In this week's roundup, intrepid digital warrior Kristan Reed presents us with a more diverse range of downloadable delights than ever.
- Xbox Live Arcade Indie, 80 Microsoft Points
Presented with the monochromatic grace of a mid-1970s science experiment, Flipside is the kind of stark and brutal experience you can imagine Kraftwerk composing a sprawling trance opus about.
On one side of the screen, you pilot a black ship on a white background with the left stick. On the other, you simultaneously steer a white ship on a black background with the right stick.
The respectful speed of the first level initially fools you into imagining that such feats of dual-brained co-ordination might not be beyond your poor ailing mind. Carving a path between the respective gates feels almost manageable - or at least something you might get better at with practice.
But with a jump in speed that sends you from Sunday drive to warp drive in the space of a single level, the ability to stay alive for more than a few seconds soon becomes deeply impressive. To illustrate how improbably difficult the game had become, we decided to experiment (read: cheat) and play the game with two players. With each player focusing on controlling a ship each, progress was still regularly thwarted thanks to one or the other of us snagging our poor fragile craft on a wall.
No doubt some crazed duo-brained gamer with insect-like twitch reactions can play this with their eyes closed, but for the rest of humanity, this is one of those indie gaming experiments that we can only admire piteously from the sidelines. Still, for 64 pence, the admiration comes cheap.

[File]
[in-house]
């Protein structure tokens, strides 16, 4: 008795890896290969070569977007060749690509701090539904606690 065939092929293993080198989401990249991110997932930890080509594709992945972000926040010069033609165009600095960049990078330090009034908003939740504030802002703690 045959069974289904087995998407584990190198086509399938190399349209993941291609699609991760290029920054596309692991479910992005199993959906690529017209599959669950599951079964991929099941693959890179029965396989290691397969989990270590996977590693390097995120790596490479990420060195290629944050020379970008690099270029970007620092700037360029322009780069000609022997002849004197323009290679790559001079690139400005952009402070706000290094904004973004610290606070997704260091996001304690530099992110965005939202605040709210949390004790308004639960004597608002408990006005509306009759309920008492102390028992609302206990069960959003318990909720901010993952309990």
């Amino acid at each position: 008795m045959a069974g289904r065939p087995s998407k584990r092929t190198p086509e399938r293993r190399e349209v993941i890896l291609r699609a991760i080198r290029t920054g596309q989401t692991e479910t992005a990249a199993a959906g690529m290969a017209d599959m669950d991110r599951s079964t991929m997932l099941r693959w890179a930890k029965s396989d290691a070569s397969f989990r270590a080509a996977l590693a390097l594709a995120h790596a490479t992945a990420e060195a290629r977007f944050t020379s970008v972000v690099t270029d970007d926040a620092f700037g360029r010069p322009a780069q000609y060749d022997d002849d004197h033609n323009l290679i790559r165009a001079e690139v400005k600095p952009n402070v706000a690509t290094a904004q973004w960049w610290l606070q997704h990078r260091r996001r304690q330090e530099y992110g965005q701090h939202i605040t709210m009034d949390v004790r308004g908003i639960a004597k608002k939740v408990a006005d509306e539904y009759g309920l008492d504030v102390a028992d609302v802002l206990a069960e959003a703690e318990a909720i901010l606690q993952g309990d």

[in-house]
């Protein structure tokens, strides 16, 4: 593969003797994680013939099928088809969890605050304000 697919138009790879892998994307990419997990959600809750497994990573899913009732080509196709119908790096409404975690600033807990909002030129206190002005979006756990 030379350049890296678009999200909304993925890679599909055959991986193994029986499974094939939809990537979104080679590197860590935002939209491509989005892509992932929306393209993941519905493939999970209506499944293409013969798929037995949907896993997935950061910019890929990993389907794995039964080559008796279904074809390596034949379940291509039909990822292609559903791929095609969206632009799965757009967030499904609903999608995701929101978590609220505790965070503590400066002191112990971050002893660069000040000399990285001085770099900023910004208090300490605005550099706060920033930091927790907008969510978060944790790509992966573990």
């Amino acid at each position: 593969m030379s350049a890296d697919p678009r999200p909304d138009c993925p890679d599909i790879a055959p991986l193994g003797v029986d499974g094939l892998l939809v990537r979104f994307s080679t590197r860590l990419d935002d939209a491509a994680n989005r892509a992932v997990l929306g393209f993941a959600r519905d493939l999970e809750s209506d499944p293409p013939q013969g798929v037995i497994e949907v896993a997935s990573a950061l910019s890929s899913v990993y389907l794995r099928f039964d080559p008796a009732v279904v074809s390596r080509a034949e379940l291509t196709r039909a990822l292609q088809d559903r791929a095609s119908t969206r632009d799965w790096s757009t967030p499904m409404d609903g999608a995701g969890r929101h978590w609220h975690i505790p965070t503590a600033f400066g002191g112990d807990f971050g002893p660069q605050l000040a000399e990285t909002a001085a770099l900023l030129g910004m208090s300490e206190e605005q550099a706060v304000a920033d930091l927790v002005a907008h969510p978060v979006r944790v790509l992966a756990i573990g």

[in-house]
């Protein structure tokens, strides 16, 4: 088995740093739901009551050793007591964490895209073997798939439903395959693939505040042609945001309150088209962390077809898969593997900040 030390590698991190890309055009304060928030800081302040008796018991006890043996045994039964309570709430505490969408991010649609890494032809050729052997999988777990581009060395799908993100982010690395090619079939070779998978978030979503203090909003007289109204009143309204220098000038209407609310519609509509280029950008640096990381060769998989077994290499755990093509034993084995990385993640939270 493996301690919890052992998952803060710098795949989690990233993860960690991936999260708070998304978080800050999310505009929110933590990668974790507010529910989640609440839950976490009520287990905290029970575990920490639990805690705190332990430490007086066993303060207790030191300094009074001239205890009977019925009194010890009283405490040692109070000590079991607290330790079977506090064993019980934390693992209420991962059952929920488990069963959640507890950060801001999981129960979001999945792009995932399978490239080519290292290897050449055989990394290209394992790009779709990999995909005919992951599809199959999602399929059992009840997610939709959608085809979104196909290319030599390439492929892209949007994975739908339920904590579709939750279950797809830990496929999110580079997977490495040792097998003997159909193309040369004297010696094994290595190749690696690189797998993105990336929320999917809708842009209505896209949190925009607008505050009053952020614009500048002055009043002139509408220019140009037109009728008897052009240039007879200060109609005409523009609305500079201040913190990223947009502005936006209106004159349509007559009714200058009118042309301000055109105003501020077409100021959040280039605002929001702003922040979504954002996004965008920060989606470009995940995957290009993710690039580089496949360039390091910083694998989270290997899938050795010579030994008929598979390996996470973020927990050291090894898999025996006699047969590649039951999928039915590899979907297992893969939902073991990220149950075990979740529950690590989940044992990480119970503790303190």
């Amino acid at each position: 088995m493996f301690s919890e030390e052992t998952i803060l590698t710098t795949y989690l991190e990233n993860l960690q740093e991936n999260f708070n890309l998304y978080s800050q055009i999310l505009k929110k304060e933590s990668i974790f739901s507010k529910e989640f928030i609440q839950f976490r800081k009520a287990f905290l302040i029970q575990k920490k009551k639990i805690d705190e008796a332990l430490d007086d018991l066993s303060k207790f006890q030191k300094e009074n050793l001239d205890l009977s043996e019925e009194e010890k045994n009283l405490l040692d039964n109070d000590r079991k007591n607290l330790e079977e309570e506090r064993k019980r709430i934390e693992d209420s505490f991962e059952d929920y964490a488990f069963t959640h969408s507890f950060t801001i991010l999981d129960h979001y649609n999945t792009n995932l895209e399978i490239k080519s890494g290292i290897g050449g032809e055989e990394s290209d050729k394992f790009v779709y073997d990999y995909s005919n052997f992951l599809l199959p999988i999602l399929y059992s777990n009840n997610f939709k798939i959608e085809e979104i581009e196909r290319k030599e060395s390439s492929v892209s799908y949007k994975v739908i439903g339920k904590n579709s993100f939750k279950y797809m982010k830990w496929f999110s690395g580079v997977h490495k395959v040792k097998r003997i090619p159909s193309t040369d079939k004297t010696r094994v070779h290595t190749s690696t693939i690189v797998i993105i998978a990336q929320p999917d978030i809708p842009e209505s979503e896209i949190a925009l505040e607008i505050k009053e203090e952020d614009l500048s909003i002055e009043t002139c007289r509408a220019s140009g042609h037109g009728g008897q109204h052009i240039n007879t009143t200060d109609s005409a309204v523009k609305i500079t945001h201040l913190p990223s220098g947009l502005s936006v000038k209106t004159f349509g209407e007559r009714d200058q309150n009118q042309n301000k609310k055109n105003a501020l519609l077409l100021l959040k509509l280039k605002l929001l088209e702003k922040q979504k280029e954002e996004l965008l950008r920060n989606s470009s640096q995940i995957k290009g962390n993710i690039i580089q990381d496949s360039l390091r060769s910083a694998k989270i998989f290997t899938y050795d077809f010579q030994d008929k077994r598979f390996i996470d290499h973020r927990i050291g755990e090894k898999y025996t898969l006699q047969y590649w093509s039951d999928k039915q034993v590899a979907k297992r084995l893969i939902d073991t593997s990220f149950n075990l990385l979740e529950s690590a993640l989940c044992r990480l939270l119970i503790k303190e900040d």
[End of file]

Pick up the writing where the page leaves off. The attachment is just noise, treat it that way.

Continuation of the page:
Crap of Defense
- iPhone, Lite version free, full version £1.19
Benefiting from a nice line in self-deprecation and gorgeous scrapbook visuals, this amusingly billed 'worst game ever' is actually another annoyingly addictive twist on the tower defence premise.
You're armed with a single missile-spewing tank in the corner of the screen, and the idea is to try and thwart the oncoming hordes by repeatedly blasting them into oblivion. With a rotatable turret controlled by your left thumb, you simply position the direction of your shot while charging up the power, then point where you want it to land with your right thumb. Simple.
Represented by crude child-like drawings, enemy units march in varying formations, dodging obstacles in a relentless onslaught that threatens to overwhelm your destructive capabilities. With kill targets to reach or time limits to survive, each challenge quickly descends into a merciless frenzy of well-timed blasts as you try desperately to stem the tide. Meanwhile, careful deployment of limited special attacks or one-time power ups help give you the edge, though can also work against you if you mistakenly activate them in a moment of thoughtless panic.
With 24 levels to work through, and a entire Winter Assault campaign thrown in as an added bonus, Crap Of Defense boasts untold hours of palpitating fun for its paltry asking price. And while hardly changing the world with its startling originality, it gets our vote for its endearing style.